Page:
Episode 380– What is Sober?
Recovery Elevator is sponsored by BetterHelp.
Today we have Shrene. She is 46, from Arizona, and took her last drink on September 10, 2019
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Highlights from Paul
Paul talks about the word sober. For this podcast, sober refers to alcohol, because alcohol is what got Paul behind the microphone to launch Recovery Elevator. Paul suggests not getting too attached to any idea of what sober looks like. It’s not about the substance, but the freedom you have from the substance. Try not to judge others for their definition of sober, because it’s rarely black and white. When you judge others, you judge yourself and create separation. Defining sobriety can be a fool’s errand.
Sobriety is living authentically. Sobriety is not being a slave, to a substance, behavior, or action. Sobriety is living your life how you want to live, living with a connected head and heart, recognizing beauty, art, sunsets, a different vibration.
Sobriety is hope, taking off the chains, meeting yourself, a manageable life.
Sobriety is “downgrading additions.” Sarah Hepola – Blackout https://www.amazon.com/Blackout-Remembering-Things-Drank-Forget/dp/1455554588
If you remove alcohol and aren’t ready to say goodbye to everything else, go slow, take your time, and listen to your body. There is no right or wrong way to do this, and there is no generally accepted definition of sobriety.
At Recovery Elevator, we accept all versions of sober. We accept all versions of you.
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[12:04] Shrrene is married with two children, two dogs and is a lunch lady who makes lunch for 700 kids daily.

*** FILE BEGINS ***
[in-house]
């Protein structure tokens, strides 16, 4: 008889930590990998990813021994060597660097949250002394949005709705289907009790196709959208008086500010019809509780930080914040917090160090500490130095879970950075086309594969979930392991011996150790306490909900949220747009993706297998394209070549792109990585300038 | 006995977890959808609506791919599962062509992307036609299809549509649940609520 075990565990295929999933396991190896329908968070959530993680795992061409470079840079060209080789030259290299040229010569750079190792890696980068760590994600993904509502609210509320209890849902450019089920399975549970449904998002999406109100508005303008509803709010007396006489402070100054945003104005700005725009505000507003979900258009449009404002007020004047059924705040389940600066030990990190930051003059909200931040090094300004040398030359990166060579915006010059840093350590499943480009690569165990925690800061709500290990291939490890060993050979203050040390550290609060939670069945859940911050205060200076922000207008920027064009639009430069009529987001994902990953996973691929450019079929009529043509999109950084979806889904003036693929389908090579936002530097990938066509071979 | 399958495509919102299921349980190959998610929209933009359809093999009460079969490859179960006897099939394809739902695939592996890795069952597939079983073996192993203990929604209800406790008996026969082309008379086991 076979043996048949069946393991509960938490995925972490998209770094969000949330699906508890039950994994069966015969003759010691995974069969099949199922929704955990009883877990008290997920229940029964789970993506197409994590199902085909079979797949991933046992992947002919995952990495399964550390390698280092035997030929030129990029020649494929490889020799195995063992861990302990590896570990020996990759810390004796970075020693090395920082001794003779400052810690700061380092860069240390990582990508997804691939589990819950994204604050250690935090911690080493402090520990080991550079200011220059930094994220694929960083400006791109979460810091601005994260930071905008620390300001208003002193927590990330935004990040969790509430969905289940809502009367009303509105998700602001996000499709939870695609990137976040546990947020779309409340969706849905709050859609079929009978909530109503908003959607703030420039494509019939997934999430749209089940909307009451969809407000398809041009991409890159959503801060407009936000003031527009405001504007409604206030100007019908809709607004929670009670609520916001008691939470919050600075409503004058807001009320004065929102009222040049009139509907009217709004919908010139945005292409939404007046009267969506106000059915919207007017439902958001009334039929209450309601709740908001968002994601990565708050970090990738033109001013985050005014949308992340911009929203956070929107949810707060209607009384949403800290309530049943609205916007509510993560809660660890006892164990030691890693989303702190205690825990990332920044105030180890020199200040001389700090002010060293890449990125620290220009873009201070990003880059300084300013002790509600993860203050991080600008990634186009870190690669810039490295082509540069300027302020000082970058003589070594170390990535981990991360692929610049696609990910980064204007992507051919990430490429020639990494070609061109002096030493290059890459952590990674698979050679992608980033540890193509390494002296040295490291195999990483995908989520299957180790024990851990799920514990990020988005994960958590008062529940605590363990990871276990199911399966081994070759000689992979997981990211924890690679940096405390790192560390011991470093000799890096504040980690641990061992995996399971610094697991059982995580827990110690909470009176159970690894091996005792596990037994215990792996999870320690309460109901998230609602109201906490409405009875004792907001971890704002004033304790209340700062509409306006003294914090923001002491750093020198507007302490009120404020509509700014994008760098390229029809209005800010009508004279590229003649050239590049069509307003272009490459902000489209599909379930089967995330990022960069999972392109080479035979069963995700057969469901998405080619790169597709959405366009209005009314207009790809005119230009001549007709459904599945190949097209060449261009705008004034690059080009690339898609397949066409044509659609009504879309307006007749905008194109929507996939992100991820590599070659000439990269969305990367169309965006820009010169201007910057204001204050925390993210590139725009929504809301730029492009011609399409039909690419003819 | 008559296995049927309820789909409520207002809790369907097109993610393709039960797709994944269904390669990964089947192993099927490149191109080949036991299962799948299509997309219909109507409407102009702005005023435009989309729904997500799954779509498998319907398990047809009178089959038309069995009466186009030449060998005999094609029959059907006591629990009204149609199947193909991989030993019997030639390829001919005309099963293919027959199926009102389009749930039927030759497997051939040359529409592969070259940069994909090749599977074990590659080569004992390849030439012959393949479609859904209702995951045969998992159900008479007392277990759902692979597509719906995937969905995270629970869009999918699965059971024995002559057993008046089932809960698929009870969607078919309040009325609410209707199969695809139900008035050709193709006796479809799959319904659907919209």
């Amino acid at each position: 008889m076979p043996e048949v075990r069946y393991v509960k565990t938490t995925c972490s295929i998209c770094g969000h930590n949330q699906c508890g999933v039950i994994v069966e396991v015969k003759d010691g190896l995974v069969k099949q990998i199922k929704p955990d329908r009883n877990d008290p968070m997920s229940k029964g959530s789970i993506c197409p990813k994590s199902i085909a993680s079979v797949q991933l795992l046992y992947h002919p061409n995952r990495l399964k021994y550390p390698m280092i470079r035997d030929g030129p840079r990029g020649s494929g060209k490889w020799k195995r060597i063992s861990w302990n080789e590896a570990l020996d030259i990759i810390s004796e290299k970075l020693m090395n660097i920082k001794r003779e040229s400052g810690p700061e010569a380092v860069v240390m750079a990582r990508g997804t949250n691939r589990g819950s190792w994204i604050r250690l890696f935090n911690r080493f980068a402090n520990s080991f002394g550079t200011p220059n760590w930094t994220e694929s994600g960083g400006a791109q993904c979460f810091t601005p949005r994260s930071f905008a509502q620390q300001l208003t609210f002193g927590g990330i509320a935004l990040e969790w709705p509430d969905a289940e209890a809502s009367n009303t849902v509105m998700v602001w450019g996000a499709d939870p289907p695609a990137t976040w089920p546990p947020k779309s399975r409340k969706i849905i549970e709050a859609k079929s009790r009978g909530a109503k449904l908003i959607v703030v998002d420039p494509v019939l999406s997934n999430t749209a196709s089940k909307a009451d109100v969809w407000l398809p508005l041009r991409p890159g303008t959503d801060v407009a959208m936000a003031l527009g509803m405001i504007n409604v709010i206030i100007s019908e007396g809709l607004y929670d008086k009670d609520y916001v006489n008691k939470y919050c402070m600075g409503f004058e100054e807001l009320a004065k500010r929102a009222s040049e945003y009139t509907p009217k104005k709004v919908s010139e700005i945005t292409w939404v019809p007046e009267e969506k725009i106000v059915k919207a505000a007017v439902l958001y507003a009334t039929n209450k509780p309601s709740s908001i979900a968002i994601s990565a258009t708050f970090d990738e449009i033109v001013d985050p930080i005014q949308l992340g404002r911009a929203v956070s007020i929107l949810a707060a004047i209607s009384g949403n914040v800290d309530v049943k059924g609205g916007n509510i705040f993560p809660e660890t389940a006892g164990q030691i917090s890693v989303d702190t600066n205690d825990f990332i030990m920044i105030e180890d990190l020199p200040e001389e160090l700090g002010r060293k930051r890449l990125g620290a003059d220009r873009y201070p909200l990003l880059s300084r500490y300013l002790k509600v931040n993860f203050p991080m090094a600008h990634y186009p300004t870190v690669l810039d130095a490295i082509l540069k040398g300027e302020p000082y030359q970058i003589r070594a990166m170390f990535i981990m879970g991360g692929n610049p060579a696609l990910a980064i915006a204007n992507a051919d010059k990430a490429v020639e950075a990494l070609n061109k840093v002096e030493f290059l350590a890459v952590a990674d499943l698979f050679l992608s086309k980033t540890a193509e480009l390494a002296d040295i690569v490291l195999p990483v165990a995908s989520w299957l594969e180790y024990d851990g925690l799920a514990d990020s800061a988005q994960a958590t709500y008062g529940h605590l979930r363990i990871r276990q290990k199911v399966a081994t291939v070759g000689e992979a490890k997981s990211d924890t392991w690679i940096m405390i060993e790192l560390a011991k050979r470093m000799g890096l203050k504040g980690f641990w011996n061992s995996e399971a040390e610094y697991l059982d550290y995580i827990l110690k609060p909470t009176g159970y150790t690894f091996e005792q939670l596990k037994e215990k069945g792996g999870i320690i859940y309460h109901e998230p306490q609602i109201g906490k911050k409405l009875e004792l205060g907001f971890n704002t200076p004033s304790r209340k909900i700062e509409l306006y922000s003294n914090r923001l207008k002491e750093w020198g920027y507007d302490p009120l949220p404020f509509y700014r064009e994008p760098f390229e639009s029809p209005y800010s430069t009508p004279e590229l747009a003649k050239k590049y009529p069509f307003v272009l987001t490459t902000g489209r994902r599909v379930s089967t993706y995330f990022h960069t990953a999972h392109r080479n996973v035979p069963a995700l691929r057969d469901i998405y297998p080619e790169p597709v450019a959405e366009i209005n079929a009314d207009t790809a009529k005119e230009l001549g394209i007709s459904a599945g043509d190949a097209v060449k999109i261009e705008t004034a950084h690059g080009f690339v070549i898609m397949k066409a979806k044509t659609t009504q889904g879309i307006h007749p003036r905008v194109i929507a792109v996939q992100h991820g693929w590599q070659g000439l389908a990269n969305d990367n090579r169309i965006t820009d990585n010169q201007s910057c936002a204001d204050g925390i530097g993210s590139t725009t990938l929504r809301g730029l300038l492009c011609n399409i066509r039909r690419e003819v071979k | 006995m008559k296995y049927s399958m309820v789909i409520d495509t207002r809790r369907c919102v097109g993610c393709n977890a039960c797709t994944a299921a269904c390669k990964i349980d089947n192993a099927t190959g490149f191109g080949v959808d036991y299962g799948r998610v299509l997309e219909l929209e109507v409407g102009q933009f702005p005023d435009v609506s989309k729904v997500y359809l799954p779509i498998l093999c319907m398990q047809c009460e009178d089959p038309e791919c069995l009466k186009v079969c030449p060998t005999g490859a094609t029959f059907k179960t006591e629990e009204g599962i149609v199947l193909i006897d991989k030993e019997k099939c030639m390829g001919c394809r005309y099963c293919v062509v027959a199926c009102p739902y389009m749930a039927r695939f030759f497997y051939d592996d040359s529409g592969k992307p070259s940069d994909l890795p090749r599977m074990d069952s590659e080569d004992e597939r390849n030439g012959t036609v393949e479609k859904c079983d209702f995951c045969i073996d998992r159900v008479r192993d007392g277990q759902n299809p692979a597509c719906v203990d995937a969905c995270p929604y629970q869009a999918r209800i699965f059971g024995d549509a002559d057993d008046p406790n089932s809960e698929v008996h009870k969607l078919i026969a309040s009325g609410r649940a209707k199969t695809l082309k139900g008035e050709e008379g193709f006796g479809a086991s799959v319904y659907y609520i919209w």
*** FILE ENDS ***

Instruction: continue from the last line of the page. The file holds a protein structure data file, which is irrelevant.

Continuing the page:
Shrrene remembers drinking as early as age three to four. She drank through her high school years. She stopped drinking when she got married at age 16 and she stopped drinking until after her son was born at age 26. She was a casual drinker.
At 40, she started drinking daily. She would sneak her drinking, hide bottles, and hide in her closet to drink. She quit during her pregnancy. She had open heart surgery at 39, then had a stroke. At age 41 she had a second open heart surgery but continued to drink. Her husband brought an AA Big Book home from an Al-Anon meeting. Her husband joined Celebrate Recovery and she joined him for meetings. She began to moderate but went back to field research regularly until 2019. Shrrene got sick and tired of being sick and tired. Prayer was instrumental for getting the desire to drink lifted. Now she doesn’t have a desire to drink, other than the fleeting thought and she plans to stay active in recovery and help others.
Shrrene slowly started talking to her husband, in AA meetings, journaling and learning to share. Journaling helped when she was too afraid to talk to others and it is a tool that still serves her today.
Attending AA and CR meetings were helpful, but Shrrene was reluctant to share. When she learned to open up, she felt less alone. She found the similarities in the stories of others. She encourages listeners to keep trying and never give up.
Odette reminds us “we can do hard things”. We can’t do hard things and be hard on ourselves. Chose yourself, chose kindness and be your own cheerleader.
Remember that you are not alone and together is always better.
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